Professor Hickie – Wrong, Wrong, Wrong.Yesterday (13 February 2012), in response to issues I raised in my last blog, Professor Ian Hickie made three misleading claims in The Australian and on ABC Radio. (Previous blog available at http://speedupsitstill.com/professor-ian-hickie-visionary-mental-health-reformer-paid-pharmaceutical-industry-opinion-leader )
“The bias in this paper is very disturbing…It is this kind of complicity that damages any hopes of a positive partnership between medicine and [the pharmaceutical] industry.” – Lancet Editor tweet on recent Hickie research
The Therapeutic Goods Administration (TGA) has issued a new safety advisory for Strattera, the non-stimulant drug once touted as a safe alternative to ADHD stimulants. Strattera already carries warnings for serious adverse events including suicidal ideation and potential fatal liver damage. The TGA has now added a warning about ‘clinically significant increases in heart rate and blood pressure’. (The new warning is available at http://www.tga.gov.au/safety/alerts-medicine-atomoxetine-111102.htm)
The decision by Australian Government Mental Health Minister Mark Butler to suspend proposed cuts to the “Better Access” program from a maximum of 16 visits to counselling services to 10 per year appears to be a welcome and rare win for talking therapies over drug therapies.
The following article written by L. Alan Sroufe, Professor Emeritus of Psychology at the University of Minnesota’s Institute of Child Development was published in the New York Times on 28 January 2012 (original available at http://www.nytimes.com/2012/01/29/opinion/sunday/childrens-add-drugs-dont-work-long-term.html?_r=1&emc=eta1 )
Ritalin Gone Wrong – New York Times, January 28, 2012 by L. Alan Sroufe
For the first time in North American criminal history, a murder has been attributed to an anti-depressant drug. In the finding, handed down on the 16th of September 2011, a Canadian Judge said that he was satisfied that a 16 year old boy, who stabbed his brother’s friend in the stomach, would not have committed the offence had he not been treated with the drug Prozac (a brand of Fluoxetine).[1. Mike McIntyre, ‘Judge agrees Prozac made teen a killer’, Winnipeg Free Press, 17 September 2011. Available http://www.winnipegfreepress.com/breakingnews/judge-agrees-prozac-made-teen-a-killer-130010278.html (accessed 8 December 2011)]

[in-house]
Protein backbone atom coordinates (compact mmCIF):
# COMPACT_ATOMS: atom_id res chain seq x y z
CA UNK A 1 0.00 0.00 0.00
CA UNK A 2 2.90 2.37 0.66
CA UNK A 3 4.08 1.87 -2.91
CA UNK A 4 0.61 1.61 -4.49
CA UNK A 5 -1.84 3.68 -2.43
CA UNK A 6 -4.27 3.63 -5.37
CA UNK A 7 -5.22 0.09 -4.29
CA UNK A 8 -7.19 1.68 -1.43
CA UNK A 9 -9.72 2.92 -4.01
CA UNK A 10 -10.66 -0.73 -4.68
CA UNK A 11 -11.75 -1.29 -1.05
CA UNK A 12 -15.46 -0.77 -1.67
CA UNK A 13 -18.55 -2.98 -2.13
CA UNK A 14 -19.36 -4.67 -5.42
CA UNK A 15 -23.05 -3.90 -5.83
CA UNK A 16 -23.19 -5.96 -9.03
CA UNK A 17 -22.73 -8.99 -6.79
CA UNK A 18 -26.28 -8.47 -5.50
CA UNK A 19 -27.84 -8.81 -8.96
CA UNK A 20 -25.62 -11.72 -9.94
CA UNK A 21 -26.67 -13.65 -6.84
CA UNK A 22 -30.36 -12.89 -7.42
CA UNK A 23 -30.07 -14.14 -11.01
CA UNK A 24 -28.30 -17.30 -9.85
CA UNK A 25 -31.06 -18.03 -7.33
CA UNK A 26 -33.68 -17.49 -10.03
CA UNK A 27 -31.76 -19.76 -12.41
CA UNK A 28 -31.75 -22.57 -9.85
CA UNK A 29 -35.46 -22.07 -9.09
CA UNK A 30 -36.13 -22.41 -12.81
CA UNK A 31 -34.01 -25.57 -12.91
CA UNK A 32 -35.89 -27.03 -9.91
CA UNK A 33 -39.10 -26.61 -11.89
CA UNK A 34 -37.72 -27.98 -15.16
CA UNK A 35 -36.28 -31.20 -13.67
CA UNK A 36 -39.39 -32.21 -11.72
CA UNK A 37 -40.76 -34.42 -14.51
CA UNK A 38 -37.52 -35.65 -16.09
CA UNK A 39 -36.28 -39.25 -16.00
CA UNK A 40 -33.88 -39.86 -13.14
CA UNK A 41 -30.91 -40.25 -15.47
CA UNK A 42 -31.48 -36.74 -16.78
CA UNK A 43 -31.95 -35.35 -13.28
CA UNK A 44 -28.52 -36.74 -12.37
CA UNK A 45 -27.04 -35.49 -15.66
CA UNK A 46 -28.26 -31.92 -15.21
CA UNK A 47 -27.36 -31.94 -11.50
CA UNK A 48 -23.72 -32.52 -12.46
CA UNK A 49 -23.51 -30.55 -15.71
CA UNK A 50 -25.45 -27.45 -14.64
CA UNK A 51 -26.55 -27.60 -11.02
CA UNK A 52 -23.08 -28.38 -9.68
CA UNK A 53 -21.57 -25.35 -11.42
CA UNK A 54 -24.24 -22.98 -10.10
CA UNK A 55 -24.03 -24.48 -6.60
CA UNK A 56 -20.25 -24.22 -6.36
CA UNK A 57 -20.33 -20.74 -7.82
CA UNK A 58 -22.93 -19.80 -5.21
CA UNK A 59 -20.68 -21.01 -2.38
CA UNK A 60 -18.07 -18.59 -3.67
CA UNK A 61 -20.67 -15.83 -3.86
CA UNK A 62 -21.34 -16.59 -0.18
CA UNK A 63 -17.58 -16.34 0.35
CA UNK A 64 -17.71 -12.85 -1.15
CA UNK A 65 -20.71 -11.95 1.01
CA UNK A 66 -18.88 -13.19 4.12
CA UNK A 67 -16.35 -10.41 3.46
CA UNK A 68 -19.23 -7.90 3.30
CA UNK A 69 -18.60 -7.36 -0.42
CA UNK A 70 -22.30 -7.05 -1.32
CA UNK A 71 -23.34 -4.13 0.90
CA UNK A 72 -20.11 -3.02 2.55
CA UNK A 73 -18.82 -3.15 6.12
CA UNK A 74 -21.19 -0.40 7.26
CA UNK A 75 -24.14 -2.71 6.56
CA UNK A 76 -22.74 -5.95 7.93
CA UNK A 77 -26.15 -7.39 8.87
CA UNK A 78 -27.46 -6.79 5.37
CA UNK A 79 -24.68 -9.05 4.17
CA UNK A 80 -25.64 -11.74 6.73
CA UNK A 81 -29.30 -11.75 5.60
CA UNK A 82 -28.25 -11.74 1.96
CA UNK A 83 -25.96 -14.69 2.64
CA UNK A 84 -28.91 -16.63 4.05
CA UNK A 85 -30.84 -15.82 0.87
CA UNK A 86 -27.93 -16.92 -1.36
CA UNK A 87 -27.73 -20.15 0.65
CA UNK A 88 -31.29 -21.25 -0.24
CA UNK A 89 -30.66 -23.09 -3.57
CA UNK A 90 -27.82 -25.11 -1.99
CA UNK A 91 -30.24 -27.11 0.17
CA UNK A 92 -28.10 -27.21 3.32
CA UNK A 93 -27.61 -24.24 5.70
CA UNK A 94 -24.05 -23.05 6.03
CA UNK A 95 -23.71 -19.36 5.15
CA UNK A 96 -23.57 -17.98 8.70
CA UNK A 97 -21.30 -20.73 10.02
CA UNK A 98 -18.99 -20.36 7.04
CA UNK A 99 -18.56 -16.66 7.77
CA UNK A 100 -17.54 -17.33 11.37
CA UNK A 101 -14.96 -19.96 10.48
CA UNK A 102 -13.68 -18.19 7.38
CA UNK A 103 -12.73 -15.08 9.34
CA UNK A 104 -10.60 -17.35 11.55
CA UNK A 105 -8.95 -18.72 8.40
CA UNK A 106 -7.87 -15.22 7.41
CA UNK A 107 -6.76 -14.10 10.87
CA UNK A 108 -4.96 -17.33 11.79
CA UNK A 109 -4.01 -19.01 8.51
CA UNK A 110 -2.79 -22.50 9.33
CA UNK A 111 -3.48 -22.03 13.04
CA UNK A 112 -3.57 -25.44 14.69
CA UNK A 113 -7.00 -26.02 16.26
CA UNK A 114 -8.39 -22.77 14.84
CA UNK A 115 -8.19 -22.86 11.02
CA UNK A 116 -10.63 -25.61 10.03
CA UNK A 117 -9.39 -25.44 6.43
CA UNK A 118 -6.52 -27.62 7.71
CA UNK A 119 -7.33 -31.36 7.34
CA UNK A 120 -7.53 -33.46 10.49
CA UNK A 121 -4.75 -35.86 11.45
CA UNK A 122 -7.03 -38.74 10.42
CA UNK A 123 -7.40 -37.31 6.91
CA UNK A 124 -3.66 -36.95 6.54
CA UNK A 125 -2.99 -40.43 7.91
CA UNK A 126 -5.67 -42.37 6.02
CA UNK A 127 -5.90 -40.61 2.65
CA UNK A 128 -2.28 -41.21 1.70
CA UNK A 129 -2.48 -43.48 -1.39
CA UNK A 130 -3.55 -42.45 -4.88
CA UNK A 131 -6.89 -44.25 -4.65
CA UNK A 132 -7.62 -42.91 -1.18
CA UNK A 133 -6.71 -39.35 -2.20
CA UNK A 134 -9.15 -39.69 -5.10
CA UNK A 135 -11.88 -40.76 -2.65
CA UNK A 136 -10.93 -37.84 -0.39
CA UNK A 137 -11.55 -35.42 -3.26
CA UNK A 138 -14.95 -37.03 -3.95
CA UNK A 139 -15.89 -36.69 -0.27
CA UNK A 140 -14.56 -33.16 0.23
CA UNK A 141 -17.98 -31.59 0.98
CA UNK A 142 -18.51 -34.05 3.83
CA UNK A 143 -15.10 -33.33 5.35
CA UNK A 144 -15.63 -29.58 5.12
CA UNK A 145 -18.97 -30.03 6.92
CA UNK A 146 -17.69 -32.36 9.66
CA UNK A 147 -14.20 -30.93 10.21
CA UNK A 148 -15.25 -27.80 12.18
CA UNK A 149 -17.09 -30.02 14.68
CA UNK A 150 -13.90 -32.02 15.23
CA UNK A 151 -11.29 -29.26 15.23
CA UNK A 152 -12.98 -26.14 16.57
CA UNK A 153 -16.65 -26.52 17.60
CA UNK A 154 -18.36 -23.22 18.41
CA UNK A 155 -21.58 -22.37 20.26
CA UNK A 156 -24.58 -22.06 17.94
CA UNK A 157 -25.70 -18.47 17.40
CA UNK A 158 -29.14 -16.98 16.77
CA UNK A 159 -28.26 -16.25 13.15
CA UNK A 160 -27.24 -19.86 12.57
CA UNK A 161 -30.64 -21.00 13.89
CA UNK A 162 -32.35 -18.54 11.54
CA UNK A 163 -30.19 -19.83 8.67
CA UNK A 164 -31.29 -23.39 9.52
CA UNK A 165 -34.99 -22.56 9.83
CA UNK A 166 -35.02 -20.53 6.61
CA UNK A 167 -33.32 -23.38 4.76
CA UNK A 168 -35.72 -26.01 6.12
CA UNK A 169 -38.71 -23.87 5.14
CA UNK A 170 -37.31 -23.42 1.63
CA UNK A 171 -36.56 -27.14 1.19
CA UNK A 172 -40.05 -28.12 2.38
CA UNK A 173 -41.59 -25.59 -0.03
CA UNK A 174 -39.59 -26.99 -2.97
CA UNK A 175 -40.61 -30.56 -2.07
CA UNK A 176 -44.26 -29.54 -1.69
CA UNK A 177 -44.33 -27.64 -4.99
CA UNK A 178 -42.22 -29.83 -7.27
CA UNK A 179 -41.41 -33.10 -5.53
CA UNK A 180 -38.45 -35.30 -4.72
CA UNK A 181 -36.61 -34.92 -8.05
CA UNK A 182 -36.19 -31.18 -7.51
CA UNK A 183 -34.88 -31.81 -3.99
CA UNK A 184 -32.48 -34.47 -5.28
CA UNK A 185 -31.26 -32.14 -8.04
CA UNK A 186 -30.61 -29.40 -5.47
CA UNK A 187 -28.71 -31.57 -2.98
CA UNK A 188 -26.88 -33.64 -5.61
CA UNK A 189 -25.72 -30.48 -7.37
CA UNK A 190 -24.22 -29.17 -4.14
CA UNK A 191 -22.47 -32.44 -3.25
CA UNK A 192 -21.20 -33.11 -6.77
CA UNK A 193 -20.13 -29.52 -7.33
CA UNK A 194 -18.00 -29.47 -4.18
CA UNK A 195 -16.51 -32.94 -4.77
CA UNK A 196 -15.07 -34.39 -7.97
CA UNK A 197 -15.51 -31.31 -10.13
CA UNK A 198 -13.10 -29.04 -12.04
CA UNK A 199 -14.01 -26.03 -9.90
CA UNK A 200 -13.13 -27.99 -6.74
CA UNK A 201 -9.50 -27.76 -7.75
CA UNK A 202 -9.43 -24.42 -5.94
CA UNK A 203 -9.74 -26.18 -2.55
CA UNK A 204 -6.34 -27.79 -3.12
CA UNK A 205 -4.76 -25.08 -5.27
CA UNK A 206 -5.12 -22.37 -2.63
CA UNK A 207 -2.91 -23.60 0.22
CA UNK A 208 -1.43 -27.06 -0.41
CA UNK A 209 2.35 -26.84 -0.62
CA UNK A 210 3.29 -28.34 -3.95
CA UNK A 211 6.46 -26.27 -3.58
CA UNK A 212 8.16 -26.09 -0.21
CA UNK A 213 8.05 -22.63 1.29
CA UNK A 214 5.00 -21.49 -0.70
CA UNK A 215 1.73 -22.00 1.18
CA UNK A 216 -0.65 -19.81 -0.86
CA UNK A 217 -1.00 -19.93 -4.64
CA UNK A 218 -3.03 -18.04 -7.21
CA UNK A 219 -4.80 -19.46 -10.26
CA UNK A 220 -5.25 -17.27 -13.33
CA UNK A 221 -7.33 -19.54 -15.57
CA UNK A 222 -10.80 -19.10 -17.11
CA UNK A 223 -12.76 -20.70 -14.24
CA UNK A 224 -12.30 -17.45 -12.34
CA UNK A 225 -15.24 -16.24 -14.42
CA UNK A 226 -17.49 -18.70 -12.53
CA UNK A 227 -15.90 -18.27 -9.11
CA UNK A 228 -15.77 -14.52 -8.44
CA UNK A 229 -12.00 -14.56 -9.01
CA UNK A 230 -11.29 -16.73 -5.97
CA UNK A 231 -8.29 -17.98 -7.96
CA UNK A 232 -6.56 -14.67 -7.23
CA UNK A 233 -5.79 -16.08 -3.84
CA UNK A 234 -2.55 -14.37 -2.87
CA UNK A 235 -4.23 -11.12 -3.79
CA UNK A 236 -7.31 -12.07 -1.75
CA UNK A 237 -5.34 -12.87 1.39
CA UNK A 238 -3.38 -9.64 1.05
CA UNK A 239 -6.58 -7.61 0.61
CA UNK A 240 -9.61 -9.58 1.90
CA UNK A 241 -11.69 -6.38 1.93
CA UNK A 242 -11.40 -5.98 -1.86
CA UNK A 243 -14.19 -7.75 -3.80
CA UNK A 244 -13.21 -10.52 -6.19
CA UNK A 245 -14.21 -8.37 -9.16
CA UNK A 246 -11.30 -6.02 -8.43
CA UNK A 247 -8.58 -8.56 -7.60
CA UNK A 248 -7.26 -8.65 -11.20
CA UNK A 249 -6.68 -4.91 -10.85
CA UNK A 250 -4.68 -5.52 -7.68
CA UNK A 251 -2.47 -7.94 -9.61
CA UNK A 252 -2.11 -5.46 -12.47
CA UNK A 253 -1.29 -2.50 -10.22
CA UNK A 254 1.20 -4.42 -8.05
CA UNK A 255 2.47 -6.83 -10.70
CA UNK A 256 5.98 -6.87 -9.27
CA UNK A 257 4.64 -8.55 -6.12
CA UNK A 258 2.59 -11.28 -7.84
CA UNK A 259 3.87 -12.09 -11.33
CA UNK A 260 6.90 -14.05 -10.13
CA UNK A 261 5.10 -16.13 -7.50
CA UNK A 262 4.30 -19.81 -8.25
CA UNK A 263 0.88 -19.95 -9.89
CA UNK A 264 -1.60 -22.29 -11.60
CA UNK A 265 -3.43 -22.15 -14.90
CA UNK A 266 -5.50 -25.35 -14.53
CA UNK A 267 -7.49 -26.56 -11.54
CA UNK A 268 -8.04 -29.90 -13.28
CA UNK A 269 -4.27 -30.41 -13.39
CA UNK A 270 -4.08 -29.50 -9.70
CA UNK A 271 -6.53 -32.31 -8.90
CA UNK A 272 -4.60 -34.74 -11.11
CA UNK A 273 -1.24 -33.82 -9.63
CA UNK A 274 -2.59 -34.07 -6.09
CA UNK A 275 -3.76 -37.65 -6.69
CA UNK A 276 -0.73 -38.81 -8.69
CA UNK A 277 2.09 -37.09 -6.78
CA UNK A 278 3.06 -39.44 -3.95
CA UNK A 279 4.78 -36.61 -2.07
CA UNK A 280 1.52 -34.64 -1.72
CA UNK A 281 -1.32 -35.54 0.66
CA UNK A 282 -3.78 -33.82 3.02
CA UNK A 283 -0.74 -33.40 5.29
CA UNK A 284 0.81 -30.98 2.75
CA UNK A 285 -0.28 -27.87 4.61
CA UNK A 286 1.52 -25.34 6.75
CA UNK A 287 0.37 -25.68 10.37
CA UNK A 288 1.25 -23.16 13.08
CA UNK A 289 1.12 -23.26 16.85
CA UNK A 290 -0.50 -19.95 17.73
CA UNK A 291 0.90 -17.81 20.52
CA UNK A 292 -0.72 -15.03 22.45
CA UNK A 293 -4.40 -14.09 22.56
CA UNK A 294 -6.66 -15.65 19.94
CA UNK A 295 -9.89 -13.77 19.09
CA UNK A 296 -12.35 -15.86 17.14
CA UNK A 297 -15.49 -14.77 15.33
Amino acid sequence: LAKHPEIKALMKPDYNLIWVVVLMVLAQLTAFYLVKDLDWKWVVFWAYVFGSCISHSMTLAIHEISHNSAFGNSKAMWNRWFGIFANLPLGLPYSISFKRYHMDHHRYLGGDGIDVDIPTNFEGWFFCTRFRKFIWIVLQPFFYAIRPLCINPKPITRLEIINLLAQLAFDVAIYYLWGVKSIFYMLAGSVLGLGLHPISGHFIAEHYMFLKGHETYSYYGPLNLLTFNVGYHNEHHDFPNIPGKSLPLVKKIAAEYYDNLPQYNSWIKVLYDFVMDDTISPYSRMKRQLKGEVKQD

The Draft Australian ADHD Clinical Practice Points are out for public comment until 28 November 2011. (available at http://consultations.nhmrc.gov.au/open_public_consultations/a-d-h-d) Please make the effort to prepare a submission. Common-sense voices concerned about the welfare of children, and not the profit and convenience of adults, need to be heard right now. It is certain the ADHD industry will be very organised and use this opportunity to try and expand their already lucrative markets. They cannot be allowed to dominate this very important process. My detailed submission follows. Feel free to borrow at will.
“Currently there are some isolated measures designed to help doctors and pharmacists suspicious of doctor shoppers but clearly they are inadequate. What is needed is a comprehensive, easy to use, ‘real time’ system of sharing information before prescriptions are dispensed. The Commonwealth and State governments may need to co-operate and remove privacy restrictions so that pharmacists can share information about what abuse-able drugs have been dispensed to individuals presenting prescription in their pharmacies. This change and a modest investment by government in the software needed to allow the ‘real time’ sharing of information between pharmacists, will shut off the pipeline of abuse-able prescription drugs that is fuelling this misery.”
A decade in politics has taught me it is rare for prominent people to acknowledge mistakes and even rarer for them to do everything in their power to correct them. And taking responsibility for past errors is especially problematic for members of the American medical profession who work within a blame avoidance culture created by the ever-present threat of malpractice suits. Special praise is therefore due to Dr Allen Frances the psychiatrist who led the development of DSMIV for his efforts to ensure that the mistakes of DSMIV are not repeated in the development of DSM5.
The American Psychiatric Association (APA) has published its draft changes for the fifth edition of its internationally influential Diagnostic and Statistical Manual of Mental Disorders (DSM5), due for final release in May 2013. Along with other worrying changes the APA seems determined to further loosen its already absurdly broad diagnostic criteria for ADHD.